INDIANAPOLIS — Many state and local officials have responded Monday to the Marion County Prosecutor’s Office policy change when it comes to possession of marijuana.
Misdemeanor possession charges of less than one ounce will no longer be prosecuted in Marion County, effective Monday.
Interim Prosecutor Ryan Mears said they found a lack of connection between violent crime in Indianapolis and simple marijuana possession cases.
Tim Moriarty, the Special Counsel to Mayor Joe Hogsett, is running to be the next Marion County prosecutor. The Marion County Democratic Party will caucus on Saturday to decide who will become prosecutor.
In a statement, Moriarty said he would keep the policy change in place if elected.
Truly reforming our county's criminal justice system will require a holistic approach, and there's no doubt that the enforcement of marijuana possession charges have created inequity -- especially for communities of color. While I appreciate the Marion County Prosecutor's Office's abrupt change of course on this policy today, I believe it is critical we treat this step forward as the continuation of a journey, not the end. If elected Marion County Prosecutor on Saturday, I would keep this change in policy in place and work alongside the community to analyze its effects. But I do believe this new approach will only be successful if it is implemented alongside significant investments in treatment for substance abuse and mental health challenges. Righting the wrongs of the past will require more than the exercise of prosecutorial discretion -- it will require an office focused on prosecutorial action on behalf of our community.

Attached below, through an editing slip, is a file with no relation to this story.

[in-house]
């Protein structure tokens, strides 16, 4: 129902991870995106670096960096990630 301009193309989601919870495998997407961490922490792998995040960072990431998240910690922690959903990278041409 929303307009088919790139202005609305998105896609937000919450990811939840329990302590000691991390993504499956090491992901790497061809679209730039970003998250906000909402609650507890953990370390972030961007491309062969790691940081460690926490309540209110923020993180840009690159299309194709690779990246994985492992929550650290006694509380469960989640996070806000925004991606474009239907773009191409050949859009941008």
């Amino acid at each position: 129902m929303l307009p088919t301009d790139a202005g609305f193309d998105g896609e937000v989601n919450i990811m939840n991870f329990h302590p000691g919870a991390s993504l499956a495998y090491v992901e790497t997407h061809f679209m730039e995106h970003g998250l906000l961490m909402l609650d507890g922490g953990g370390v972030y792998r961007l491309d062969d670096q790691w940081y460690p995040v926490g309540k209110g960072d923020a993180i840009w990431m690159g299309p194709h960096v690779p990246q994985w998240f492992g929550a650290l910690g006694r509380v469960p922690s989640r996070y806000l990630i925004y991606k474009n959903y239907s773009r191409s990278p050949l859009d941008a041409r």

Taylor Schaffer, spokesperson for Hogsett’s office, released the following statement about the policy change:
Over the last three years, Mayor Hogsett has focused on reforming our community’s criminal justice system, prioritizing treatment for those suffering from challenges related to mental health and addiction. While today’s abrupt announcement by the Marion County Prosecutor’s Office necessitates further discussion between criminal justice partners, it’s clear that our community’s focus should be on holding perpetrators of violent crime accountable and keeping those who don't belong in jail, out.
Sen. Jim Merritt, Hogsett’s Republican opponent in this year’s mayoral race, released the following statement via the Merritt for Indy campaign:
I applaud any and every effort to review the fairness of our criminal justice system as has been happening at the Indiana State House through criminal justice reform and study committees on Indiana’s Cannabis laws. However, as I have been saying throughout this campaign, there is serious work that needs to be done to dedicate resources to stopping violent crime in the city and any effort to stem the bloodshed in our streets is welcome.
In his statement, Indiana Attorney General Curtis Hill criticized the change. Hill is a former Elkhart County prosecutor.
I respect and support the fact that prosecutors have absolute discretion in deciding when to file criminal charges and how to allocate their resources. Typically, though, prosecutors carefully exercise this discretion on a case-by-case basis rather than proclaiming that in all cases they will ignore a particular state law not to their liking. I am concerned that this proclamation in Marion County will attract to Indianapolis people with a particular interest in communities where drug enforcement is lax. It seems to me a curious strategy to put out a welcome mat for lawbreakers in a community already facing challenges related to crime, homelessness and other social problems stemming from drug abuse.